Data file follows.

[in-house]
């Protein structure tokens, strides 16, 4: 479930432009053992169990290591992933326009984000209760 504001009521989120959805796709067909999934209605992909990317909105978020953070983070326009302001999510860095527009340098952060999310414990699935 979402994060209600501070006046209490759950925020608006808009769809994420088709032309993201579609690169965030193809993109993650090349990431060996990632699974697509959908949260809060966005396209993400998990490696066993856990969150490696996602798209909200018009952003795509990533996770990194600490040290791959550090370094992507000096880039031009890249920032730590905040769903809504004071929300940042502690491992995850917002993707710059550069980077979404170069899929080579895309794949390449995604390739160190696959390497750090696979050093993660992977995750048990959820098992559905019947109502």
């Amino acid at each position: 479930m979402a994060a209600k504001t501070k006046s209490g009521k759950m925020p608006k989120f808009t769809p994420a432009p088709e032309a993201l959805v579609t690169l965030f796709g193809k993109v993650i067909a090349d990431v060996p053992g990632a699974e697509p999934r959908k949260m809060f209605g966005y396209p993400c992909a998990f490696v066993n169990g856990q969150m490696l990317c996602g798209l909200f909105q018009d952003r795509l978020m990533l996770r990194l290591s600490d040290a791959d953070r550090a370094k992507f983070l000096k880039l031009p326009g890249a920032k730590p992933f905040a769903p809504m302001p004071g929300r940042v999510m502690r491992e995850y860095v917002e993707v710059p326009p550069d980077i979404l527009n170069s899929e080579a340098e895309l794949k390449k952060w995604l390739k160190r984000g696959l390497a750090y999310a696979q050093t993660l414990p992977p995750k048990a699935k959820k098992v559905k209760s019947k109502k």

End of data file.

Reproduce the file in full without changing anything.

[in-house]
């Protein structure tokens, strides 16, 4: 479930432009053992169990290591992933326009984000209760 504001009521989120959805796709067909999934209605992909990317909105978020953070983070326009302001999510860095527009340098952060999310414990699935 979402994060209600501070006046209490759950925020608006808009769809994420088709032309993201579609690169965030193809993109993650090349990431060996990632699974697509959908949260809060966005396209993400998990490696066993856990969150490696996602798209909200018009952003795509990533996770990194600490040290791959550090370094992507000096880039031009890249920032730590905040769903809504004071929300940042502690491992995850917002993707710059550069980077979404170069899929080579895309794949390449995604390739160190696959390497750090696979050093993660992977995750048990959820098992559905019947109502």
């Amino acid at each position: 479930m979402a994060a209600k504001t501070k006046s209490g009521k759950m925020p608006k989120f808009t769809p994420a432009p088709e032309a993201l959805v579609t690169l965030f796709g193809k993109v993650i067909a090349d990431v060996p053992g990632a699974e697509p999934r959908k949260m809060f209605g966005y396209p993400c992909a998990f490696v066993n169990g856990q969150m490696l990317c996602g798209l909200f909105q018009d952003r795509l978020m990533l996770r990194l290591s600490d040290a791959d953070r550090a370094k992507f983070l000096k880039l031009p326009g890249a920032k730590p992933f905040a769903p809504m302001p004071g929300r940042v999510m502690r491992e995850y860095v917002e993707v710059p326009p550069d980077i979404l527009n170069s899929e080579a340098e895309l794949k390449k952060w995604l390739k160190r984000g696959l390497a750090y999310a696979q050093t993660l414990p992977p995750k048990a699935k959820k098992v559905k209760s019947k109502k």